That first 78, issued on the house label, was made with the band of another regular Roost performer, the bop trumpeter Howard McGhee. The new music was notorious for the difficulties of its harmonies and tempos, but there is nothing threatening in Harry’s recording debut with “Lean on Me.”
Recordings survive from this period of Parker and the Haig-Roach-Potter rhythm section at the Roost, as in New Year’s Eve broadcast a couple of weeks before Bird’s spirited musical introduction for Belafonte. Symphony Sid emcees the jazz party at the “Metropolitan Bopera House” (the Roost, of course) kicked off with the future music’s eponymous title tune “Be-Bop” careening towards midnight between 1948 and 1949 at searing, celebratory speed.
Later that year, buoyed by his rousing successes at the Roost, Belafonte also recorded ballads and easy swinging numbers with Al Haig and Tommy Potter (with drummer Roy Haynes instead of Max Roach). The mellifluous, but bop savvy tenor saxophonist Zoot Sims was also on board for Belafonte’s rendering of “The Night Has a Thousand Eyes” flavored with the exoticizing spice of mild Latin groove.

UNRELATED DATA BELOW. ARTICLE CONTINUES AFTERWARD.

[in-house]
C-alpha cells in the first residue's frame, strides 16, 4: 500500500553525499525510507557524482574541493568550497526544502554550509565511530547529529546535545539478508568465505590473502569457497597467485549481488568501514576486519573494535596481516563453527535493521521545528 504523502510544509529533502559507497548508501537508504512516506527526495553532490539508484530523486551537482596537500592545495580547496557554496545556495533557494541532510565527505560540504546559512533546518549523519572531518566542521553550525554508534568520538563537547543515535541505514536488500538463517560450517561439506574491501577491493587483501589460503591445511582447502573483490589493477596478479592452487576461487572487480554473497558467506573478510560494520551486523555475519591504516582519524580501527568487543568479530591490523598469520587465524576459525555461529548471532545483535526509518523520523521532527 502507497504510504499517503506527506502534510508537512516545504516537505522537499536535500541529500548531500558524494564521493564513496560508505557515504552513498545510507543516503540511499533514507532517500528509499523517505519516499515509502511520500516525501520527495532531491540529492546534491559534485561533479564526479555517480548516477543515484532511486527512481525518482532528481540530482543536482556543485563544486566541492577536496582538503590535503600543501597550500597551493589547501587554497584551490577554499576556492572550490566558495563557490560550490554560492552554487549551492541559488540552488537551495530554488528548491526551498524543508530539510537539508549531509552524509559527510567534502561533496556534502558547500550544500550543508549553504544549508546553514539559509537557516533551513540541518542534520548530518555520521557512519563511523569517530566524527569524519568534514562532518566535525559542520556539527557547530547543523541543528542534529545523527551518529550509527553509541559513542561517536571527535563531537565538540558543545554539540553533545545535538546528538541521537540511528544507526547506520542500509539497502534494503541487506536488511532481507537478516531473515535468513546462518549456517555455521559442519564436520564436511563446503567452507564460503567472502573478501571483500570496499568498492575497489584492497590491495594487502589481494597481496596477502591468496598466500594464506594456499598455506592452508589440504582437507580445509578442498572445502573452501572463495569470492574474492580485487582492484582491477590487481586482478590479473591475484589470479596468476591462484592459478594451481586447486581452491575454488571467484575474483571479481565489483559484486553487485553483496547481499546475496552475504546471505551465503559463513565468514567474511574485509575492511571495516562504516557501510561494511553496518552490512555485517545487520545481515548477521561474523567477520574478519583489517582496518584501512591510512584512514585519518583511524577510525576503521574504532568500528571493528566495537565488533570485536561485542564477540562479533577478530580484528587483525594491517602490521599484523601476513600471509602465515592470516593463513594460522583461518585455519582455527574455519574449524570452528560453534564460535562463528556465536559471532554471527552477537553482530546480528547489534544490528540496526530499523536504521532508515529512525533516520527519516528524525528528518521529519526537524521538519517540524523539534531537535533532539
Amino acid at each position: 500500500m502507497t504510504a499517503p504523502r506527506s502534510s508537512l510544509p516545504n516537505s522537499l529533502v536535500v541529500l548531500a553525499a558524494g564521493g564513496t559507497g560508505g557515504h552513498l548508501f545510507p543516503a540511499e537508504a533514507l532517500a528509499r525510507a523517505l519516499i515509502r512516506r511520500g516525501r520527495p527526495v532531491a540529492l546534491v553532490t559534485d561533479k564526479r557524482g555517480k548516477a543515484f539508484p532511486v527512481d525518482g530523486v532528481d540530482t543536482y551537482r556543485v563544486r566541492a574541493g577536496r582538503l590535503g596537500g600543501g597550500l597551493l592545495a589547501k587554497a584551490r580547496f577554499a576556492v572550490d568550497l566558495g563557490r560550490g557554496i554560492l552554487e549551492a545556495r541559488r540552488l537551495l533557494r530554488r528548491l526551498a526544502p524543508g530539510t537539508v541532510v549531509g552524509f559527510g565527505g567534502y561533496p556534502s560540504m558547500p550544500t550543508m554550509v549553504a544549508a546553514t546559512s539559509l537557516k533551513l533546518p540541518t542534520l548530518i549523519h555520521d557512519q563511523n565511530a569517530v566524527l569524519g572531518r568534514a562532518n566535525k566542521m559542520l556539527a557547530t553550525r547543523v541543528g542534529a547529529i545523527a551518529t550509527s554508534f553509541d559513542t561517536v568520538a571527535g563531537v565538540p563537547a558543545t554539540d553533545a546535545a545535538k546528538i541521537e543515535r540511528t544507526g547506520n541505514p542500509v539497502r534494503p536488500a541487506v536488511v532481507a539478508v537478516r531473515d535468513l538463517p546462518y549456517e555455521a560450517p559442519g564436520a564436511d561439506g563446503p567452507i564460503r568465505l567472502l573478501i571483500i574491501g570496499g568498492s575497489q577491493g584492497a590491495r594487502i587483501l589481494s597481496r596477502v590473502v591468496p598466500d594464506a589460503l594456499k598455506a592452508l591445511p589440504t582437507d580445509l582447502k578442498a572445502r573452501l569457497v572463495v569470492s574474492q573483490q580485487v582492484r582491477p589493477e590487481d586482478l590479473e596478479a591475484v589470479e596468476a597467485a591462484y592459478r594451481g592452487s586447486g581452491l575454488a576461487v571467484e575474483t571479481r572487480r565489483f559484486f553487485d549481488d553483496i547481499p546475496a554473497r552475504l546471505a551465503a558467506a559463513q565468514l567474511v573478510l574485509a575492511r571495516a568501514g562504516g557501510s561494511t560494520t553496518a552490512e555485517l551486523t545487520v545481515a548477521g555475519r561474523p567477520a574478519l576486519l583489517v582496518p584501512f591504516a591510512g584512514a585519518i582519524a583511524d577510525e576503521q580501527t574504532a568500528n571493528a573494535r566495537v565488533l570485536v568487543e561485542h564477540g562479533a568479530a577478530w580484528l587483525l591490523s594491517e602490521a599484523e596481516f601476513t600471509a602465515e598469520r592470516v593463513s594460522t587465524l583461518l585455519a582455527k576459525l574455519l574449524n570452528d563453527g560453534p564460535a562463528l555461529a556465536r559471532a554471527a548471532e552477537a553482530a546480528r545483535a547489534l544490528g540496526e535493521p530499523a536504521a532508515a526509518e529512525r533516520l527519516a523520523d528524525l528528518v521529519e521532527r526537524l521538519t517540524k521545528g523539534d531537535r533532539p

This “Night” points the way to the calypso calm for which Belafonte would become famous, already a long way from those first pennies spouting from Parker’s alto saxophone at the singer’s legendary debut—Belafonte’s terrifying and triumphant baptism by fire, the Banana Boat of his future christened by bebop flames.
Next week—Island in the Sun: Belafonte on the Mountain Top
(David Yearsley is a long-time contributor to CounterPunch and the Anderson Valley Advertiser. His latest book is Sex, Death, and Minuets: Anna Magdalena Bach and Her Musical Notebooks. He can be reached at firstname.lastname@example.org.)